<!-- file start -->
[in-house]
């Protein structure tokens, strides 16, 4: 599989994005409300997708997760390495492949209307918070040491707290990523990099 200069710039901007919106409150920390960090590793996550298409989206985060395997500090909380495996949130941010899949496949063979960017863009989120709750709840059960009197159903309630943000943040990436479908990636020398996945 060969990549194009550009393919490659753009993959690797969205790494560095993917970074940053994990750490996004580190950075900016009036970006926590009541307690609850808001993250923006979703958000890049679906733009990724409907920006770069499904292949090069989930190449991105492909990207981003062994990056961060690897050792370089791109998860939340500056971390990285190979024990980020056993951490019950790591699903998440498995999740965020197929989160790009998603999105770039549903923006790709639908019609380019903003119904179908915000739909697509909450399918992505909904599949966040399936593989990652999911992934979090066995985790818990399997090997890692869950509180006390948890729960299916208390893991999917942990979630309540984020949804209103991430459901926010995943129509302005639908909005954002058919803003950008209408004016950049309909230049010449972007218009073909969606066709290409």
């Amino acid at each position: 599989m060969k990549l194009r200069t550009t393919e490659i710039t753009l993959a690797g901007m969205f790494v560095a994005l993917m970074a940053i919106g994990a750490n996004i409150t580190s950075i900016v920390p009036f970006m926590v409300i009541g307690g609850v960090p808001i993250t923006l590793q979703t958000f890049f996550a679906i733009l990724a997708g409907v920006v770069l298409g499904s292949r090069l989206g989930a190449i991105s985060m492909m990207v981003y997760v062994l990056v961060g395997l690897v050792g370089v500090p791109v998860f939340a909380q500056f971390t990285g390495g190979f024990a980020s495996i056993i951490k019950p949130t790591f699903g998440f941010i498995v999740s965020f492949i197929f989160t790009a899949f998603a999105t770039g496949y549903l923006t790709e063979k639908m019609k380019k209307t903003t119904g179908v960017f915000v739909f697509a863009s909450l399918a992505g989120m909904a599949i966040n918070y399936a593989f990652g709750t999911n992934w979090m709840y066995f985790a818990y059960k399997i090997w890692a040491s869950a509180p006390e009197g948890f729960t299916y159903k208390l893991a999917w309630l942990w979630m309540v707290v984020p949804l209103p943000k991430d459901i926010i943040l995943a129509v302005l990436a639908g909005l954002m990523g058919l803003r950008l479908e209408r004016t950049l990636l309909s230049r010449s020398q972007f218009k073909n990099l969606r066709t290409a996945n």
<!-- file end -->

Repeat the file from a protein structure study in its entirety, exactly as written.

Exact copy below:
[in-house]
């Protein structure tokens, strides 16, 4: 599989994005409300997708997760390495492949209307918070040491707290990523990099 200069710039901007919106409150920390960090590793996550298409989206985060395997500090909380495996949130941010899949496949063979960017863009989120709750709840059960009197159903309630943000943040990436479908990636020398996945 060969990549194009550009393919490659753009993959690797969205790494560095993917970074940053994990750490996004580190950075900016009036970006926590009541307690609850808001993250923006979703958000890049679906733009990724409907920006770069499904292949090069989930190449991105492909990207981003062994990056961060690897050792370089791109998860939340500056971390990285190979024990980020056993951490019950790591699903998440498995999740965020197929989160790009998603999105770039549903923006790709639908019609380019903003119904179908915000739909697509909450399918992505909904599949966040399936593989990652999911992934979090066995985790818990399997090997890692869950509180006390948890729960299916208390893991999917942990979630309540984020949804209103991430459901926010995943129509302005639908909005954002058919803003950008209408004016950049309909230049010449972007218009073909969606066709290409």
């Amino acid at each position: 599989m060969k990549l194009r200069t550009t393919e490659i710039t753009l993959a690797g901007m969205f790494v560095a994005l993917m970074a940053i919106g994990a750490n996004i409150t580190s950075i900016v920390p009036f970006m926590v409300i009541g307690g609850v960090p808001i993250t923006l590793q979703t958000f890049f996550a679906i733009l990724a997708g409907v920006v770069l298409g499904s292949r090069l989206g989930a190449i991105s985060m492909m990207v981003y997760v062994l990056v961060g395997l690897v050792g370089v500090p791109v998860f939340a909380q500056f971390t990285g390495g190979f024990a980020s495996i056993i951490k019950p949130t790591f699903g998440f941010i498995v999740s965020f492949i197929f989160t790009a899949f998603a999105t770039g496949y549903l923006t790709e063979k639908m019609k380019k209307t903003t119904g179908v960017f915000v739909f697509a863009s909450l399918a992505g989120m909904a599949i966040n918070y399936a593989f990652g709750t999911n992934w979090m709840y066995f985790a818990y059960k399997i090997w890692a040491s869950a509180p006390e009197g948890f729960t299916y159903k208390l893991a999917w309630l942990w979630m309540v707290v984020p949804l209103p943000k991430d459901i926010i943040l995943a129509v302005l990436a639908g909005l954002m990523g058919l803003r950008l479908e209408r004016t950049l990636l309909s230049r010449s020398q972007f218009k073909n990099l969606r066709t290409a996945n």